The contract was put on hold when the US unilaterally withdrew from the Joint Comprehensive Plan of Action (JCPOA) Agreement in May, though China, Russia and the EU countries remain signatories.
"I am pleased to report that we continue to work with our Iranian customer and the EU Authorities in order to address the challenges created by the US unilateral withdrawal from the JCPOA and with a view to commencing the project at the earliest opportunity once the remaining issues have been resolved," said Peter Fowler, chief executive.
Westminster is still on track to post an underlying profit this year, he added, with the balance of a US$4.5mln vehicle screening contract to be delivered and air passenger traffic picking up in Sierra Leone.
The group has been providing baggage screening services at Freetown International Airport for the past five years.
Westminster receives a fee from all passengers using the airport that is paid by the airlines flying in and out of Freetown.
Turkish Airlines has just started operations at the airport and Westminster expects full-year passenger numbers this year to be ahead of 2017, when there was still some impact from the Ebola crisis.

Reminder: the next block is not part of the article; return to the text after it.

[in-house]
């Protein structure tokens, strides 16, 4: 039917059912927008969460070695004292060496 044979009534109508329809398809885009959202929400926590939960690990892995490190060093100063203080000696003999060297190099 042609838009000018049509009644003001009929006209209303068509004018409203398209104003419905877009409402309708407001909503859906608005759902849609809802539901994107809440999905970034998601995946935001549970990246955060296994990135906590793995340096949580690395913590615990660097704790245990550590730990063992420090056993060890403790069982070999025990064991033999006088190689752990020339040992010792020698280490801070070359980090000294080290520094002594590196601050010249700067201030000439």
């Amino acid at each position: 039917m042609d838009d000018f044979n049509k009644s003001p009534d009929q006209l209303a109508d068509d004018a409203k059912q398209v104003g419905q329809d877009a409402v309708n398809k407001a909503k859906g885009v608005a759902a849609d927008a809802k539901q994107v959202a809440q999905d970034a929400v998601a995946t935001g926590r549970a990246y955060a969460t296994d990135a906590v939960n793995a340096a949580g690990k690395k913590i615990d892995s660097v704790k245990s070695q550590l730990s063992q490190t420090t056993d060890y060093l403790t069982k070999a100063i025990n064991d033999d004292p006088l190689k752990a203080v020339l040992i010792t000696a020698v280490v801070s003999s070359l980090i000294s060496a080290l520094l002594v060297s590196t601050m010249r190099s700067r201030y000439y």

Leads elsewhere are strong said Fowler, with enquiries in the technology division 34% higher.
“Both our Managed Services and Technology businesses have performed in line with expectations.
"We continue to work towards signing at least one further long-term Managed Services contract this year."
Revenues in the half year to June fell to £2.6mln from £2.9mln, but losses also reduced to £1.2mln from £1.4mln.
Cash balances were £800,000 at the end of September.
Westminster added that chief financial officer Martin Boden was stepping down at the end of the October with Mark Hughes to replace him from November.